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Social media proved its worth, value during fire



Ten years ago, the Blackerby Fire threatened residences through the Cove Road area outside Grangeville, and word traveled by phone and from what websites were able to post of official news accounts and eyewitness reporting. Smartphones? Not around yet. Facebook? Barely a year old and hardly a glimmer in the public’s eye.

Now in August 2015, as blazes flared across the Clearwater Valley, word spread faster than the actual flames as social media gave real-time information to residents, public officials and a concerned public.

And the news is real-time, largely driven by official agencies pumping out announcements of road closure and evacuation stages. The Free Press has been proud to have been a part of that, keeping a long vigil on the information and distilling key, accurate information from rumor and gossip to provide running coverage on the situation. (And keep clicking our website, www.idahocountyfreepress.com, as we’ll continue to do so.)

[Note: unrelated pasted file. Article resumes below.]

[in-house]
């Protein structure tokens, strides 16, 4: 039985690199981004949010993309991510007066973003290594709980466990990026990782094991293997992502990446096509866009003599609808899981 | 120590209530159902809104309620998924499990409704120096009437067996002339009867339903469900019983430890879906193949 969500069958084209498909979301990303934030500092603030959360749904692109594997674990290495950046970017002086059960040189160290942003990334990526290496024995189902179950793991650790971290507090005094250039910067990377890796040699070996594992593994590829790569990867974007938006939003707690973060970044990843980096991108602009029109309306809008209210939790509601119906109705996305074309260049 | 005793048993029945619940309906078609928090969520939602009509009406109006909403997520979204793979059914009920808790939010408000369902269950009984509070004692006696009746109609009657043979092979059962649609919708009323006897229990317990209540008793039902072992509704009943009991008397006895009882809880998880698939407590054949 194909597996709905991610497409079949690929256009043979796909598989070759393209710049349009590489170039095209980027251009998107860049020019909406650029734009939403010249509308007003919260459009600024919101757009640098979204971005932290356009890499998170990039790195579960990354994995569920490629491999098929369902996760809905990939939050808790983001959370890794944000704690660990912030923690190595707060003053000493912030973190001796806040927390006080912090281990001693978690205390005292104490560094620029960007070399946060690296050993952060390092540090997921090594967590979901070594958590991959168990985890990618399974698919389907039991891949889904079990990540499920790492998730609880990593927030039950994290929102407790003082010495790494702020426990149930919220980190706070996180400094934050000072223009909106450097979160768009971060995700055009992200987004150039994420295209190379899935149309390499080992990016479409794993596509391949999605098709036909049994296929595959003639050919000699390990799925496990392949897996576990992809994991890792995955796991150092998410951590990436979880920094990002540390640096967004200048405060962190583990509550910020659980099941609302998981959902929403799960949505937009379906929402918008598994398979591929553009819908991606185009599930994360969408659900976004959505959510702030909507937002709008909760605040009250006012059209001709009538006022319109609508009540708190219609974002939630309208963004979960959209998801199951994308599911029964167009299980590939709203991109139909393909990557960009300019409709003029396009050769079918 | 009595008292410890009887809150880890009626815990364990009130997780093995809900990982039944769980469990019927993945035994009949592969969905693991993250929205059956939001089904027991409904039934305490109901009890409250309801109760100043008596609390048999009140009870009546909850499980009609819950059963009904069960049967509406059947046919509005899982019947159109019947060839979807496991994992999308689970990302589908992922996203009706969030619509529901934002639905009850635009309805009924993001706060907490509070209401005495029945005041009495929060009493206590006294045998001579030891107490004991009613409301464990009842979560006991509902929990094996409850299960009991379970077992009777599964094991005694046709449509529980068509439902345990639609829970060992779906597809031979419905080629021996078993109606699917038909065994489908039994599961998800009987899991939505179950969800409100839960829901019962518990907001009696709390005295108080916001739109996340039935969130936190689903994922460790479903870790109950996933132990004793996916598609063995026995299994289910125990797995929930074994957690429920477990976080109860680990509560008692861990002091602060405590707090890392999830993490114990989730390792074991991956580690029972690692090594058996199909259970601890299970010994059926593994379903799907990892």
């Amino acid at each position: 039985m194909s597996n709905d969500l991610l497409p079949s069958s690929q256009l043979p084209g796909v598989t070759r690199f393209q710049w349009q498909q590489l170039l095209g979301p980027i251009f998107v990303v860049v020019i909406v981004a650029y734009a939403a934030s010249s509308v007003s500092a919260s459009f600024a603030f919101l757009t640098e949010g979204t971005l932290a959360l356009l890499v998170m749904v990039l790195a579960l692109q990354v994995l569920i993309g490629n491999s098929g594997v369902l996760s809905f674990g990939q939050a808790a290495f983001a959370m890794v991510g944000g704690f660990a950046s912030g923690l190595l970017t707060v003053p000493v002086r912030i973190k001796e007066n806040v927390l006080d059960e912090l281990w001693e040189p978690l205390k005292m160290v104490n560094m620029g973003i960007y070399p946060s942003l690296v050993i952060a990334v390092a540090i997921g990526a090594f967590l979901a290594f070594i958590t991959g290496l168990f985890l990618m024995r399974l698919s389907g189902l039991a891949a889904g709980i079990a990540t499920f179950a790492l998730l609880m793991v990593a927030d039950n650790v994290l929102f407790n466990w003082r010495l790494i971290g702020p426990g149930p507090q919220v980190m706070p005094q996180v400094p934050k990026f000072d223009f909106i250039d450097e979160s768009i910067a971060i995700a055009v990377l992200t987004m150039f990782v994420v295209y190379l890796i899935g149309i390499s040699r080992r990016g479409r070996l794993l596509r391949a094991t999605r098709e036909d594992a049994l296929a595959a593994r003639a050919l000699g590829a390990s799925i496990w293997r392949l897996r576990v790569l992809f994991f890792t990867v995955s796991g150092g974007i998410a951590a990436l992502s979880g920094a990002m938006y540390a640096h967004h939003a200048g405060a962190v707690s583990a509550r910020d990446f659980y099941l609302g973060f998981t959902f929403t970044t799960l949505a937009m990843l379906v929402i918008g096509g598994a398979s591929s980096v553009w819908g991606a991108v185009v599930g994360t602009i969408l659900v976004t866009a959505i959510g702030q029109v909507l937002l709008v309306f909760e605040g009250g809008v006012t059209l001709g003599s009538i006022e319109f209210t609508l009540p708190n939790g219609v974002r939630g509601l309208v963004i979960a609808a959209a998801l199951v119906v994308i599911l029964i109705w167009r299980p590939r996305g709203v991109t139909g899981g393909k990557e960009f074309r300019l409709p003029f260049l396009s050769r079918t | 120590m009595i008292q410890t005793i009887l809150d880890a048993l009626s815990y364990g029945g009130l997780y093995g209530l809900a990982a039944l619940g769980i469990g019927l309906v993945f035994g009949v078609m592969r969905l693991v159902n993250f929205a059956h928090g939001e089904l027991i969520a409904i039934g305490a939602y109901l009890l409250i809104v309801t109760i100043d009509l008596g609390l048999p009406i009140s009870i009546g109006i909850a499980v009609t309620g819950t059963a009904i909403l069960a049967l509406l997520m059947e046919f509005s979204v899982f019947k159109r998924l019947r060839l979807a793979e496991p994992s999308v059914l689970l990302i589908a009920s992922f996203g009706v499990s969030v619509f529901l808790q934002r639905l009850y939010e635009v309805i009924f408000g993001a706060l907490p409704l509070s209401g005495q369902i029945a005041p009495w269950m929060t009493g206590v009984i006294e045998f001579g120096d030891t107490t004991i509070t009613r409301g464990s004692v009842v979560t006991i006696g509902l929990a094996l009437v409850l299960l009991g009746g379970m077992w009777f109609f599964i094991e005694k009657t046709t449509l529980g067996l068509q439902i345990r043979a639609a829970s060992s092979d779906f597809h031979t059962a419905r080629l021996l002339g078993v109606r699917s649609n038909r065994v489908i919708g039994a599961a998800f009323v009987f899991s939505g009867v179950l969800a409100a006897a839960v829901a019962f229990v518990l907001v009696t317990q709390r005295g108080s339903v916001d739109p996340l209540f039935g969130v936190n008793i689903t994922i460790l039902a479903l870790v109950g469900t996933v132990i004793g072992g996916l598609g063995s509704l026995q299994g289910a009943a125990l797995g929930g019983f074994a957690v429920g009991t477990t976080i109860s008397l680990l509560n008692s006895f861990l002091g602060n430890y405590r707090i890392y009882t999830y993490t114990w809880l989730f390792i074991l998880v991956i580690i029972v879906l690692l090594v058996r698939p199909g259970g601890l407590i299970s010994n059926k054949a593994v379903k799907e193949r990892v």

In addition to all this, we’re seeing a whole new level of information through social media that wasn’t available a decade ago during Blackerby: the human component of neighbors checking on neighbors, passing along photos and videos of what was going on literally right in their own backyards.

And even more than that.

Social media has allowed for relatives and friends out-of-state to check on their loved ones in harm’s way. And it allows for the extended community to rally to Kamiah’s aid in helping people with evacuations and offering pasture to shelter livestock. Families have been pulled out of harm’s way, local community halls and horse trailers in parking lots have been filled with donations. And community funds have been set up for victims to assist with recovery and rebuilding.

There is much criticism about Facebook and similar sites on the sharing of trivialities, petty arguments and gossip. But, it is in moments of crises such as the fires across Kamiah, the Camas Prairie and across North Central Idaho where it’s value as a critical communication tool is highlighted in providing not only information but in rallying communities – our neighbors and friends — together to support each other.



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